Waiting for Godot in Equatorial
Guinea - the Rest of the World Waits Too
by Agustín Velloso
www.dissidentvoice.org, June 27th,
While members of the opposition to President
Teodoro Obiang's regime are detained and tortured in prison merely
for being in opposition, international human rights organizations
are denied entry to Equatorial Guinea. While some are set free
with neither charges nor trial or else pardoned after a lapse
of time, subsequently they are fined and their movement restricted
to their hometowns. While the supposed leader of a coup d'état,
Severo Moto, is tried in absentia, a handful of associates are
left to rely exclusively on the mercy of the court, their fate
decided by the Chief Justice of the Nation, who, not by accident,
presides over the trial (Art. 86 of Equatorial Guinea's Fundamental
If someone were to bet 100 Euros that
this account referred to events taking place in June 2008 they
would lose. The events in question took place in 1997, eleven
years ago. An Amnesty International Release on Equatorial Guinea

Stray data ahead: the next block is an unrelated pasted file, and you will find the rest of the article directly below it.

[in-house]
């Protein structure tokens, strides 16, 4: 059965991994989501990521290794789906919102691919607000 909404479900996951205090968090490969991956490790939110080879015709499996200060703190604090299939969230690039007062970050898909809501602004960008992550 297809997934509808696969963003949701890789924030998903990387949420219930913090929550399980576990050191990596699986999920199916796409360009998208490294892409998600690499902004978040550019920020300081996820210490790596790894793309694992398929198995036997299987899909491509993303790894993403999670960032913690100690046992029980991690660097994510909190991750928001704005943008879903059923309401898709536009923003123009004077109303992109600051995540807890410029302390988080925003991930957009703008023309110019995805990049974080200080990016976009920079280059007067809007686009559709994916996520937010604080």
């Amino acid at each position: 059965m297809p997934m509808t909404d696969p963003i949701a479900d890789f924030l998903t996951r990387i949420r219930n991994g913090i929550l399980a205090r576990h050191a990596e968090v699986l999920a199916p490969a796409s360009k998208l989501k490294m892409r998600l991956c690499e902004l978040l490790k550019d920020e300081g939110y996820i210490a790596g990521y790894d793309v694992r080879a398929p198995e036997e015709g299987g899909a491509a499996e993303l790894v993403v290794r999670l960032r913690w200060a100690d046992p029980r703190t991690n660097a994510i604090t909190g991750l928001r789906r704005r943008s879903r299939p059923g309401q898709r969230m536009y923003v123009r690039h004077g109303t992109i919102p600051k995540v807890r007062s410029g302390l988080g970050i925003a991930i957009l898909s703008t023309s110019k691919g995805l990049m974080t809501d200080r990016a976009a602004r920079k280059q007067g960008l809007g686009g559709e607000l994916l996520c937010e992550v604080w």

(AI INDEX: AFR 24/07/97), published on October 14th 1997 gives
a complete account of the events in question.
It seems the long decade since those events
has changed nothing. The failed coup has been repeated with the
same protagonist, the regime continues imprisoning and torturing,
Obiang continues in power and Amnesty International never fails
to publish similar reports year in, year out. However a couple
of changes have in fact taken place and for the moment one can
say that the first of them is for the worse.
This first change is that Obiang's political
acuity has sharpened. However much one dislikes the fact, he is
smarter than one might want to admit. He toys with his equals
around the world and with his rivals at home. Without counting
the high official posts he held during the precious regime of
his uncle Francisco Macias, Obiang has been in power for 30 years.
In this time, he has made himself immensely rich and has enriched
his family. He occupies an accepted place in the international
community. He has wiped out the meagre opposition and the only
doubts relating to his future stem from his health and his succession,
neither of which are completely under his control.
Amnesty International denounced in their
1997 report that the denial of access for international human
rights organizations to the country "contradicts the policy
of openness in relation to human rights issues publicly promised
by President Obiang in February 1997."
While Obiang's policy of broken promises
has lasted for more than 10 years, his policy on torture is much
older. In 1978 Amnesty International regarded it as a systematic
practice to the point that in its March Bulletin of that year